Enacting Change as a Physicist

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Enacting Change as a Physicist


Molly McDonough, SPS and Sigma Pi Sigma Executive Committee, Associate Zone Counselor Representative

 Molly McDonough. Photo courtesy of the SPS National Office.Over the last 650,000 years, the Earth has weathered seven cycles of glacial advance and retreat. The end of the last cycle, around 11,700 years ago, marks the beginning of human civilization.1

With humans ultimately came industrialization and a marked deviation from Earth’s past climate cycles. In the past century, the global sea level has risen about 8 inches, surface temperatures have risen by approximately 1.62 ℉, and the ice sheets in Antarctica have rapidly shrunk.1

As physicists, it is our responsibility to educate ourselves and to communicate the evidence supporting the severity of the climate crisis in the age of false information and climate change denial.

The SPS and ΣΠΣ community expressed concern for the climate crisis at the 2019 Physics Congress, and as a result, the Society of Physics Students National Office voted to release the following SPS and ΣΠΣ Statement on the Climate Crisis:

“The Society of Physics Students and the Sigma Pi Sigma National Council encourage chapters to sponsor, engage in, and pursue outreach events that promote awareness of the scientific basis of human-induced climate change to the general public. Furthermore, chapters are encouraged to champion initiatives that address the climate crisis and to practice environmental sustainability.”

It is critical that we call upon ourselves as scientists to advocate for climate change education to our public policymakers, government officials, and college and university administrators. If we don’t take steps to educate those around us and make changes in our communities, climate change will be catastrophic to animals, ecosystems, and society. As the primary cause of climate change, humanity must do its part to reduce its ecological impact.

Here are a few ways you can make an impact on climate change:

1. Speak up and vote!

This is the single most significant impact you can have on global climate change. Contact your local government officials (find their information at usa.gov/elected-officials) and encourage Congress to enact new laws that limit carbon emissions and require polluters to pay for the emissions they produce. If your elected officials are unwilling to change their stance on climate change, get out and vote. Voting in local and federal elections is critical to increasing awareness around climate change and getting the right people in office to make change happen. Additionally, the AIP Mather Public Policy Internship hosted by the Society of Physics Students places interns at congressional offices on Capitol Hill and at national laboratories. This program allows physicists like you to engage in science policy and make a difference on a federal level.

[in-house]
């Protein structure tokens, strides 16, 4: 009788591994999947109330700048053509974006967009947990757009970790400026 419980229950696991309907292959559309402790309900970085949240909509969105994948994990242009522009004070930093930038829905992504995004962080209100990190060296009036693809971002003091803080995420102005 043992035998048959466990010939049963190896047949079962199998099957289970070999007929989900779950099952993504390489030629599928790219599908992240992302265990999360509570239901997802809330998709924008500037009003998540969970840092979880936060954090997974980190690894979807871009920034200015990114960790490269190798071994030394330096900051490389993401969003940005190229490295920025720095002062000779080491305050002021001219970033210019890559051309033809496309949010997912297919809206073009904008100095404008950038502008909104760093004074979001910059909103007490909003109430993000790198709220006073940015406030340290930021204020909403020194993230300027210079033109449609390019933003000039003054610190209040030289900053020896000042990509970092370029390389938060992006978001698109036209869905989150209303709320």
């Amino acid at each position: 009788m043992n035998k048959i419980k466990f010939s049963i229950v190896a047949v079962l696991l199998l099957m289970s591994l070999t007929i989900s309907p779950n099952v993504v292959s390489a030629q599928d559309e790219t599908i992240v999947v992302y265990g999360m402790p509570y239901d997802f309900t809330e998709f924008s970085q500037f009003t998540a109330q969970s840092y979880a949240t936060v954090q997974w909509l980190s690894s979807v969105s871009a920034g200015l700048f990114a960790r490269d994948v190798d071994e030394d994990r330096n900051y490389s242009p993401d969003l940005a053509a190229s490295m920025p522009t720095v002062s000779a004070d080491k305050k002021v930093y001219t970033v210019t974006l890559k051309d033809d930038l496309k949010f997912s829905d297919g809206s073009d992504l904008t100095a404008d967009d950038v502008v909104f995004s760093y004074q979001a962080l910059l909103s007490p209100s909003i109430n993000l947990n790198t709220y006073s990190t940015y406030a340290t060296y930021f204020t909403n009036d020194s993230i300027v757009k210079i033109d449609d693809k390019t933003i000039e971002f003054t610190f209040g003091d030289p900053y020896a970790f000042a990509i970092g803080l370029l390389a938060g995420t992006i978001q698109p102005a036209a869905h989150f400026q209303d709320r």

2. Use renewable energy.

At home, choose a utility company that generates at least half of its energy from solar or wind power. Review your electric, gas, and water usage to see if you can make reductions. At your college or university, bring up sustainability concerns with your department, student government, or university administration and see if they can provide support for enacting change.

3. Rethink your commute.

Using public transit can drastically reduce your carbon footprint. Additionally, walking or biking to class is a great alternative to driving a car. Either of these options will reduce fuel consumption and the generation of air pollution and greenhouse gases. If a car is necessary, consider a more fuel-efficient option, such as a hybrid or electric car, or carpool with a friend!

4. Remember that small steps make a big difference.

By working to eliminate personal food waste and consumption of single-use plastics, everyone can contribute to reducing waste. Two major tenets of the recycling process are reduction and reuse of consumables. Reduce your plastic use by opting for reusable or compostable containers and bags, and reuse plastic bags, water bottles, and other containers.

As we continue our fight to save the planet, I encourage you to use the SPS community to support your efforts. The Society of Physics Students offers awards for students to support their outreach efforts, such as the Future Faces of Physics Award and the Marsh W. White Award. Most importantly, within SPS there are thousands of bright, passionate scientists who are ready to work with you to make a lasting difference for our planet.

1. climate.nasa.gov/evidence/

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